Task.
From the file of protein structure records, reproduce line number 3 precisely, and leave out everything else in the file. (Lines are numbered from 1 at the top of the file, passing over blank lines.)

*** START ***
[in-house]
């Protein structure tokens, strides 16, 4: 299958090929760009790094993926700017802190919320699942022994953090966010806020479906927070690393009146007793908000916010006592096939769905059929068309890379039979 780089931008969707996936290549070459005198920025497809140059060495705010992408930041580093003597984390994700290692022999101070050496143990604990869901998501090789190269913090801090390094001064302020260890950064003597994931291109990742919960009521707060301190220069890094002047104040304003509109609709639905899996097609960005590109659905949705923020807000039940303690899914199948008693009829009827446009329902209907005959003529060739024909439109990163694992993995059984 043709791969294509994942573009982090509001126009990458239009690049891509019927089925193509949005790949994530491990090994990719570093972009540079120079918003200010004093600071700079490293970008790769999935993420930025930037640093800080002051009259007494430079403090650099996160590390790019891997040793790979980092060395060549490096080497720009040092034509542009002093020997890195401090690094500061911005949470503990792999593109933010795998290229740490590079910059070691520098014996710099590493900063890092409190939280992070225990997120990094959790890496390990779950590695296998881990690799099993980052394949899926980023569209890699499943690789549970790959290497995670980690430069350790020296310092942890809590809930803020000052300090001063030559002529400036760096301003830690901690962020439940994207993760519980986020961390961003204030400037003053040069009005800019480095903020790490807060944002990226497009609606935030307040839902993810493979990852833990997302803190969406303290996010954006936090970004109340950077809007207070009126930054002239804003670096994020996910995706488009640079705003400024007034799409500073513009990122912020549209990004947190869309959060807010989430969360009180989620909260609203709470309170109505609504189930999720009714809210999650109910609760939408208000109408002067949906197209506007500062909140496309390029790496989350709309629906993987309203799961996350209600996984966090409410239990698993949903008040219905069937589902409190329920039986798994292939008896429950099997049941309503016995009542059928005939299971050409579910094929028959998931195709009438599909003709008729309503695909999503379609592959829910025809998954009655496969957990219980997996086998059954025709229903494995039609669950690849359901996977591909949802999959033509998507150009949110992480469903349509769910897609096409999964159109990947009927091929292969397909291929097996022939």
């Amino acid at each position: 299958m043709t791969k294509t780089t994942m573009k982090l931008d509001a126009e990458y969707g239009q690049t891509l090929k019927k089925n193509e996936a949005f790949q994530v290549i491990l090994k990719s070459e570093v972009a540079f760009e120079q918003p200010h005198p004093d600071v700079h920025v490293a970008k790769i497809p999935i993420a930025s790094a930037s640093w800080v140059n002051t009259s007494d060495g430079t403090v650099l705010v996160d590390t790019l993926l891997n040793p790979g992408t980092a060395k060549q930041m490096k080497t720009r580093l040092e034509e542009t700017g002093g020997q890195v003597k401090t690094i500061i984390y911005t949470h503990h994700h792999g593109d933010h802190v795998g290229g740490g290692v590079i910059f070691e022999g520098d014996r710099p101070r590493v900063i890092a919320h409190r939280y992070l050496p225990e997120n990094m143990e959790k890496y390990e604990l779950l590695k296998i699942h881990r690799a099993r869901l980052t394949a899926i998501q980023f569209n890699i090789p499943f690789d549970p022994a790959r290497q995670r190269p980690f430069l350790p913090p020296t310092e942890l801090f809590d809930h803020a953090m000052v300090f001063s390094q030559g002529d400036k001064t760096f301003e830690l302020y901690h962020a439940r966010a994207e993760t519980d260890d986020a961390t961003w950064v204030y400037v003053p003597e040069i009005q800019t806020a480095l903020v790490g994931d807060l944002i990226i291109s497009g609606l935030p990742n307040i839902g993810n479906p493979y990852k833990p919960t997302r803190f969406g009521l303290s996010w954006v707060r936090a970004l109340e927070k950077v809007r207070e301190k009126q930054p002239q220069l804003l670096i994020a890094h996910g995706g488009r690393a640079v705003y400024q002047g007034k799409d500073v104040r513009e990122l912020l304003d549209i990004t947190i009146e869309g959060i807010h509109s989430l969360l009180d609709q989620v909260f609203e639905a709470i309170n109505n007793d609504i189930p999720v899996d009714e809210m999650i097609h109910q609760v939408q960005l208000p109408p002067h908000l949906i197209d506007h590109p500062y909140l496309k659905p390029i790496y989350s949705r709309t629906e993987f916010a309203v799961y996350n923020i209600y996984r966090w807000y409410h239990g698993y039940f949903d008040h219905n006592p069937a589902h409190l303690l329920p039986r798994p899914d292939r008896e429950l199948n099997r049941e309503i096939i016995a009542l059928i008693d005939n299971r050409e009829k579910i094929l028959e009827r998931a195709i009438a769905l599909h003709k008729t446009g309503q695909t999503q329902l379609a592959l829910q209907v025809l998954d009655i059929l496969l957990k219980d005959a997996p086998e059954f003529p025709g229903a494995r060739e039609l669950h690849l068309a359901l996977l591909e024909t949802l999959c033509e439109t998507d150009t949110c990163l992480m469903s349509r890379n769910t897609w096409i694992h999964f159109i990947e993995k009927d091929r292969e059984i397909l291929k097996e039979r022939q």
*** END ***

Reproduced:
């Amino acid at each position: 299958m043709t791969k294509t780089t994942m573009k982090l931008d509001a126009e990458y969707g239009q690049t891509l090929k019927k089925n193509e996936a949005f790949q994530v290549i491990l090994k990719s070459e570093v972009a540079f760009e120079q918003p200010h005198p004093d600071v700079h920025v490293a970008k790769i497809p999935i993420a930025s790094a930037s640093w800080v140059n002051t009259s007494d060495g430079t403090v650099l705010v996160d590390t790019l993926l891997n040793p790979g992408t980092a060395k060549q930041m490096k080497t720009r580093l040092e034509e542009t700017g002093g020997q890195v003597k401090t690094i500061i984390y911005t949470h503990h994700h792999g593109d933010h802190v795998g290229g740490g290692v590079i910059f070691e022999g520098d014996r710099p101070r590493v900063i890092a919320h409190r939280y992070l050496p225990e997120n990094m143990e959790k890496y390990e604990l779950l590695k296998i699942h881990r690799a099993r869901l980052t394949a899926i998501q980023f569209n890699i090789p499943f690789d549970p022994a790959r290497q995670r190269p980690f430069l350790p913090p020296t310092e942890l801090f809590d809930h803020a953090m000052v300090f001063s390094q030559g002529d400036k001064t760096f301003e830690l302020y901690h962020a439940r966010a994207e993760t519980d260890d986020a961390t961003w950064v204030y400037v003053p003597e040069i009005q800019t806020a480095l903020v790490g994931d807060l944002i990226i291109s497009g609606l935030p990742n307040i839902g993810n479906p493979y990852k833990p919960t997302r803190f969406g009521l303290s996010w954006v707060r936090a970004l109340e927070k950077v809007r207070e301190k009126q930054p002239q220069l804003l670096i994020a890094h996910g995706g488009r690393a640079v705003y400024q002047g007034k799409d500073v104040r513009e990122l912020l304003d549209i990004t947190i009146e869309g959060i807010h509109s989430l969360l009180d609709q989620v909260f609203e639905a709470i309170n109505n007793d609504i189930p999720v899996d009714e809210m999650i097609h109910q609760v939408q960005l208000p109408p002067h908000l949906i197209d506007h590109p500062y909140l496309k659905p390029i790496y989350s949705r709309t629906e993987f916010a309203v799961y996350n923020i209600y996984r966090w807000y409410h239990g698993y039940f949903d008040h219905n006592p069937a589902h409190l303690l329920p039986r798994p899914d292939r008896e429950l199948n099997r049941e309503i096939i016995a009542l059928i008693d005939n299971r050409e009829k579910i094929l028959e009827r998931a195709i009438a769905l599909h003709k008729t446009g309503q695909t999503q329902l379609a592959l829910q209907v025809l998954d009655i059929l496969l957990k219980d005959a997996p086998e059954f003529p025709g229903a494995r060739e039609l669950h690849l068309a359901l996977l591909e024909t949802l999959c033509e439109t998507d150009t949110c990163l992480m469903s349509r890379n769910t897609w096409i694992h999964f159109i990947e993995k009927d091929r292969e059984i397909l291929k097996e039979r022939q």